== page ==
I read the first two of The Sharing Knife books all the way back in 2011. There were things I liked about them, but I was frustrated by how quickly the romance developed and how much it was the focus. Instead of reading the third book, I read Bujold’s other series instead. Given how much I love some of those books and that I've found most of them worth rereading, I decided to give this series another go. I'm glad I did.

Fawn and Dag have left behind their respective communities and seek passage on a flatboat heading down the Grace River.

I think this story’s strength is in how it is about journeys, family and community, and in the steady way it develops its themes. There’s the physical journey downriver, but the characters all have their own personal journeys: their boat-boss, Berry, is searching for her father and her betrothed; Fawn and her brother Whit have a chance to build a different relationship, away from their roles they occupied on their family’s farm; Dag is eager to take advantage of the opportunities to teach farmers about Lakewalkers, but doesn’t expect to wind up teaching Lakewalkers; nor to make such dramatic discoveries about his own, still-developing abilities and about what happens when Lakewalkers are cut off from others Lakewalkers.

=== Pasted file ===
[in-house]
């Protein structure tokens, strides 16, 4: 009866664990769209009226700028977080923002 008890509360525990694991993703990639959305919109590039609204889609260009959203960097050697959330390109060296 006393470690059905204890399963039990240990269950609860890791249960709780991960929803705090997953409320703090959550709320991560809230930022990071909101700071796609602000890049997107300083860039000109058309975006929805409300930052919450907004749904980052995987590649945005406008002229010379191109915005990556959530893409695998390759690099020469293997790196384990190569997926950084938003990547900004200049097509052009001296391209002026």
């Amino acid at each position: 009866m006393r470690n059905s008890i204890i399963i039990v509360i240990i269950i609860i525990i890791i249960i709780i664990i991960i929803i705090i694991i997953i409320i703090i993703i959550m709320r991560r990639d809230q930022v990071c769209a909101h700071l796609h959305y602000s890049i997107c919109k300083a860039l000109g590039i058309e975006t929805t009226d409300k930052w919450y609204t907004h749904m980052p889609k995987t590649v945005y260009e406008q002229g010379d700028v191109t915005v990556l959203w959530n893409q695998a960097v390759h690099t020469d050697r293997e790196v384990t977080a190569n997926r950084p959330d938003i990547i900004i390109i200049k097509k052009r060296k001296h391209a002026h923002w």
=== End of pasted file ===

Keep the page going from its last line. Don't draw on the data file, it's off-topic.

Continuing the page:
“My papa used” -- Berry’s breath caught, broke free again -- “used to say, Nothing worth doing is fun all the time. But it’s still worth doing all the time. ( )
  Herenya | Apr 2, 2020 |
Passage, the third volume in the Sharing Knife series, maintains the standard of the first two books in the series, which is a notable accomplishment. Perhaps it's even just a tiny bit better. A lot of the questions about the nature of groundwork and Dag's abilities which were raised earlier are addressed and some resolved. The plot-driving question of where there might be a place in the world for Dag and Fawn remains for the fourth book.

Bujold's end notes on her riverboat research impress me. (1) No wonder the whole feeling of the journey was so compelling and authentic. (2) I would like to read some of those books. ( )
  muumi | Nov 16, 2019 |
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» Add other authors (2 possible)

Author nameRoleType of authorWork?Status
Bujold, Lois McMasterprimary authorall editionsconfirmed
Bell, JulieCover artistsecondary authorsome editionsconfirmed
Dunne, BernadetteNarratorsecondary authorsome editionsconfirmed
Gwinn, BethAuthor photosecondary authorsome editionsconfirmed
Serrano, ErvinCover designersecondary authorsome editionsconfirmed
Walsh, SusanDesignersecondary authorsome editionsconfirmed

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Dag was riding up the lane thinking only of the chances of a Bluefield farm lunch, and his likelihood of needing a nap afterward, when the arrow hissed past his face.
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Unable to overcome the bigotry of their own families in spite of the numerous hardships they have shared, Fawn and Dag set out to find alternative solutions to the perilous rift between their races, during which they acquire such motley companions as a pair of novice Lakewaker patrollers, a magically beguiled farmer boy, and a young riverboat captain.

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Average: (3.92)
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2 10